Bradley, P. J. 2007. A Geologic Adventure Along the Eno River, Information Circular 35. North Carolina Geologic Survey: Raleigh, North Carolina. 65 p
During our hike, we used three trails: the South River trail (0.52 miles), Sennett Hole trail (0.15 miles one way) and the Buffalo Trail (0.40 miles) (see trail map). These trails not only revealed fascinating rocks and minerals, but also yielded beautiful trees ablaze with fall color and interesting animal sightings.
Directions: West Point on the Eno is located at 5101 N. Roxboro Road in north Durham. The geology hike described by Bradley (2007) begins at the West Point Mill, an obvious landmark located to the north of the parking areas.
Observations - Geology Hike: The geology hike begins at the West Point Mill, a once thriving center for Durham that was in operation from 1778 until 1942. Here, one is struck by Durham's fascinating history, as well as the impact of people on the environment. Careful observers are likely to find water snakes (Nerodia spp.) and queen snakes (Regina septemvittata) swimming and basking in the rocky area next to the large mill wheel.
The next stop (stop 2) is at Turtle Rock. Turtle Rock overlooks the Eno River and from here visitors can almost always find turtles basking on fallen logs in the water. Turtle Rock itself is an outcropping of felsic tuff, composed of 600 million year old volcanic ash that has been folded and refolded over time.
Felsic tuff at Turtle Rock (Stop 2)
After passing the diabase boulders, the geology hike continues along beautiful Warren Creek and points out floodplain deposits of boulders, cobbles, sand and silt (stops 6a & 6b). The hike then continues across the creek, onto the Sennett hole trail and brings you to Sennett hole (see previous posting), a lovely place to sit with a picnic lunch.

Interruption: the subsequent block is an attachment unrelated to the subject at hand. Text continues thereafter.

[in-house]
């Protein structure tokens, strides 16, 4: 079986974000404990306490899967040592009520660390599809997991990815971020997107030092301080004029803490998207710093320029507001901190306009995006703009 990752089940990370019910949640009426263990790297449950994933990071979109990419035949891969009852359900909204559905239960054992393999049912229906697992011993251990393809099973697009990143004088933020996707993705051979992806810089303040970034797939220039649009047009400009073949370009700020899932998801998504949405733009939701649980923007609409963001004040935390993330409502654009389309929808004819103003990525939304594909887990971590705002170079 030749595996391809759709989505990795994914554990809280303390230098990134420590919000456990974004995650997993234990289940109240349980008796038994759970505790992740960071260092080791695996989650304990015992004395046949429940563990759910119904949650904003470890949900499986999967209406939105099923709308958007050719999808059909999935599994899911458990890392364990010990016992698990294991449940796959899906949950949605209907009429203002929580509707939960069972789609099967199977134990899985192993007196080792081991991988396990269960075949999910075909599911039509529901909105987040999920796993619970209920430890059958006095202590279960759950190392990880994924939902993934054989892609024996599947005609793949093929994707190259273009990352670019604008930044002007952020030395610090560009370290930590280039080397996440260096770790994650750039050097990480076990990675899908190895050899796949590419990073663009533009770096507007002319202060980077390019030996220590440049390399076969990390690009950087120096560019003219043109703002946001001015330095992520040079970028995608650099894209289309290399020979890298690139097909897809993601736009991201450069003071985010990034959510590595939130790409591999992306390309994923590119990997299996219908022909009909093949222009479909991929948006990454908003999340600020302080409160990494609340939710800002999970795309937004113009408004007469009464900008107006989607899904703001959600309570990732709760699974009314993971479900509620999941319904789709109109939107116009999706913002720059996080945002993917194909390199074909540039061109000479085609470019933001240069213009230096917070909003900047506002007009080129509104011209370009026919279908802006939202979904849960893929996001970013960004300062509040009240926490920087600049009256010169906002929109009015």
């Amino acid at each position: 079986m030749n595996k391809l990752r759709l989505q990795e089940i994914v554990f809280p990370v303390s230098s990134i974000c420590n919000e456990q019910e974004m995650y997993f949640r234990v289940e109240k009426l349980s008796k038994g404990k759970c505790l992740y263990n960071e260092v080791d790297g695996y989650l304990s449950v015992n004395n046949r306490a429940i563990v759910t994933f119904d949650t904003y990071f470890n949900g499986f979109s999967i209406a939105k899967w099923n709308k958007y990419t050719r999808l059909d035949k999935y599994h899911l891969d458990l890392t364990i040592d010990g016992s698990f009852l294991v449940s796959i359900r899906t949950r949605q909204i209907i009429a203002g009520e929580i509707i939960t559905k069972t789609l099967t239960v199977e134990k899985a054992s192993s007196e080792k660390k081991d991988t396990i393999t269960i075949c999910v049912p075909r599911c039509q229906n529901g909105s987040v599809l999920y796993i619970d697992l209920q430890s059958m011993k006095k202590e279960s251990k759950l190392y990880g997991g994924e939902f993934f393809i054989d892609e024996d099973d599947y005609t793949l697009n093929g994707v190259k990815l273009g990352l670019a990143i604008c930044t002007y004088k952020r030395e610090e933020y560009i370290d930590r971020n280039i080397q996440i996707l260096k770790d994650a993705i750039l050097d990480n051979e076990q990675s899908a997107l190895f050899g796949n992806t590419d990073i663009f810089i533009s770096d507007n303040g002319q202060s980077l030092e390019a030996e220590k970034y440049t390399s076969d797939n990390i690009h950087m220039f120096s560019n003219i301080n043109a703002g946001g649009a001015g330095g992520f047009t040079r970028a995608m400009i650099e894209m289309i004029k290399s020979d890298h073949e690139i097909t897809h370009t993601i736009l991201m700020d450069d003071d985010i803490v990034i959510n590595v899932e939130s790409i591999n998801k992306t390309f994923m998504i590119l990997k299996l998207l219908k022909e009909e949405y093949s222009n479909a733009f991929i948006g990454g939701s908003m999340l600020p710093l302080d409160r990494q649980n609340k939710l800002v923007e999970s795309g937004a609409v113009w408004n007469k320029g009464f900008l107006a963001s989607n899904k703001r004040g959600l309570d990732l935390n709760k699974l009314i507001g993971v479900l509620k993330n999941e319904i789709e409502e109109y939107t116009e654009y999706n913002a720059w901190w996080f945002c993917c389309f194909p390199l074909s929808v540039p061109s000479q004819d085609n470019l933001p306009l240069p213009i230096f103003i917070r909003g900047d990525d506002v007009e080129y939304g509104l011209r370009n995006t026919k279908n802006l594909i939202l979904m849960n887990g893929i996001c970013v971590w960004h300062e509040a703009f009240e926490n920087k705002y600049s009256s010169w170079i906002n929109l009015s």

After a brief respite at Sennett Hole, the hike heads back to Warren Creek, where you join the Buffalo Trail. Stops 8 and 9 highlight deposits of tuff and granodiorite, an igneous rock similar to granite. Stop 10 is delightful, allowing you to ponder the beauty of more hydrothermal quartz tinted red and pink by iron.
black maple (Acer nigrum)
red maple (Acer rubrum)
river birch (Betula nigra)
musclewood (Carpinus caroliniana)
mockernut hickory (Carya alba)
ironwood (Carya virginiana)
sugarberry (Celtis laevigata)
eastern redbud (Cercis canadensis)
dogwood (Cornus florida)
persimmon (Diospyros virginiana)
American beech (Fagus grandifolia)
green ash (Fraxinus pennsylvanica)
witch hazel (Hamamelis virginiana)
American holly (Ilex opaca)
black walnut (Juglans nigra)
red cedar (Juniperus virginiana)
sweet gum (Liquidambar styraciflua)
tuliptree (Liriodendron tulipifera)
red mulberry (Morus rubra)
sourwood (Oxydendrum arboreum)
shortleaf pine (Pinus echinata)
loblolly pine (Pinus taega)
American sycamore (Platanus occidentalis)
black cherry (Prunus serotina)
white oak (Quercus alba)
southern red oak (Quercus falcata)
swamp chestnut oak (Quercus michauxii)
water oak (Quercus nigra)
willow oak (Quercus phellos)
northern red oak (Quercus rubra)
post oak (Quercus stellata)
sassafras (Sassafras albidum)
winged elm (Ulmus alata)
mapleleaf viburnum (Viburnum acerifolium)
arrowwood viburnum (Viburnum dentatum)
Wheel bug (Arilus cristatus)